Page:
each role play, the class gives the performers feedback about
well, what they might improve, what was missing, etc.
is another form of role playing that students enjoy. Pairs of
students receive an index card identifying one rule for or
characteristic of a good interview.
Students, in pairs, get five to seven minutes to create
a scenario that will demonstrate a violation of the assigned
rule. The student pairs take turns enacting their scenarios in
front of the class. One student plays the role of interviewer
and the other, the narrator. The class guesses which interview
rule has been violated and the enactors tell them if they are
correct. In these engaging performances, students observe or
enact both "bloopers" and consequences
beginning the interview abruptly, asking questions out of
sequence, being rude, forgetting batteries, and making an
awkward closing. Students "see" the implications of being
or failing to be thoughtful interviewers.
each other in class as part of a paired activity before they
to do their taped interview is quite helpful to many students.
can be short; ten minute activities in class in which each
pair has five minutes to practice with the other, followed by
a brief discussion
class of how it felt, what was hard, and what was easy. Even
begin to build familiarity with the process. In addition,
stimulate a lot of discussion; students with reluctance or
are willing to share their experiences as they "debrief"
after these classroom
invented transcripts of interviews is an activity that works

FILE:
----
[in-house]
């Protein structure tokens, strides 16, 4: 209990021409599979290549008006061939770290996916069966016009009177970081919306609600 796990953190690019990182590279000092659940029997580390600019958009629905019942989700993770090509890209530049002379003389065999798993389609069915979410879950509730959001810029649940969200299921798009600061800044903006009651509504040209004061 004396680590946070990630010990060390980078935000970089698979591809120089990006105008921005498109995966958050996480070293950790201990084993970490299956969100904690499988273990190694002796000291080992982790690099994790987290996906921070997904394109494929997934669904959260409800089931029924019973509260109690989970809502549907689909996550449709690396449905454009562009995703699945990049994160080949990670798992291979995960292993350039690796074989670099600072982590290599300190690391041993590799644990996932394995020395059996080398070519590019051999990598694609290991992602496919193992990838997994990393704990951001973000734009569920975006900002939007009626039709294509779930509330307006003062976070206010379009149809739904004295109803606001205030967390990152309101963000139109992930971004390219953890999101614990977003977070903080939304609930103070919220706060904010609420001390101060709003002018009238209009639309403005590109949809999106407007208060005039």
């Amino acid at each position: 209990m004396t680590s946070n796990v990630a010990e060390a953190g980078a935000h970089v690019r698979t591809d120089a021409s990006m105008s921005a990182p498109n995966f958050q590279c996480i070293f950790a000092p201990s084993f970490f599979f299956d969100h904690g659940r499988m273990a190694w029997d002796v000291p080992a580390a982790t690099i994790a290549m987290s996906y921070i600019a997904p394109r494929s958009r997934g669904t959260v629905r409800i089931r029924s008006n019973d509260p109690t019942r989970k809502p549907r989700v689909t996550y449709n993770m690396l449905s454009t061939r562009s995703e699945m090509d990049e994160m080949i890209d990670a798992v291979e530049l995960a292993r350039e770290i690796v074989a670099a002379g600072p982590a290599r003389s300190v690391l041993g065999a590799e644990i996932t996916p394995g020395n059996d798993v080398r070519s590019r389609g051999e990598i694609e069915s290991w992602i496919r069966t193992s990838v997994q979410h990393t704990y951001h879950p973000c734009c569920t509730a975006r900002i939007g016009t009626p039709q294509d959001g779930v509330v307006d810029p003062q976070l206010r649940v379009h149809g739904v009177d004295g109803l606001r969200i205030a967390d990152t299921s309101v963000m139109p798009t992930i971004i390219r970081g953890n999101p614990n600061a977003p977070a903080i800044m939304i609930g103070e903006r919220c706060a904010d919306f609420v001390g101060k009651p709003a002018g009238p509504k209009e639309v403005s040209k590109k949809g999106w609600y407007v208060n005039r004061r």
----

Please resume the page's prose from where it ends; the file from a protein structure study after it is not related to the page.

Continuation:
well after students have been introduced to the
characteristics of a good interview.
Students can identify what good or bad interview
characteristics the transcripts contain. This works as a whole
class or small group activity. A few sample assignments used
with invented transcripts are:
All students receive copies of the invented transcripts. Two
students, one as narrator and one as interviewer, read the
interview out loud. As they watch, students check off each
instance of bad interview practice. At the end of the reading,
teacher facilitates a discussion of student choices.
Class reads one or two interviews and inserts follow-up
questions wherever students feel they are missing. A
discussion of individual choices could further clarify the
need for, and the characteristics of, follow-up questions.
Class reads an interview silently checking off each place
where it feels the interviewer failed to follow good interview
strategies. Class then discusses its choices and identifies
which interview guidelines it felt were overlooked.
Class reads an interview making a list of which interview
strategies are used in the interview, citing examples.
OF HISTORY SPRING 1997
Magazine of History Volume 11, number 3, Spring, 1997
ISSN 0882-228X. Copyright (c) 1997 Organization of American
Historians <http://www.oah.org/>, 112 North Bryan
Avenue, Bloomington IN 47408. tel (812) 855-7311 fax: (812)
855-0696 email: <email@example.com> This is an Adobe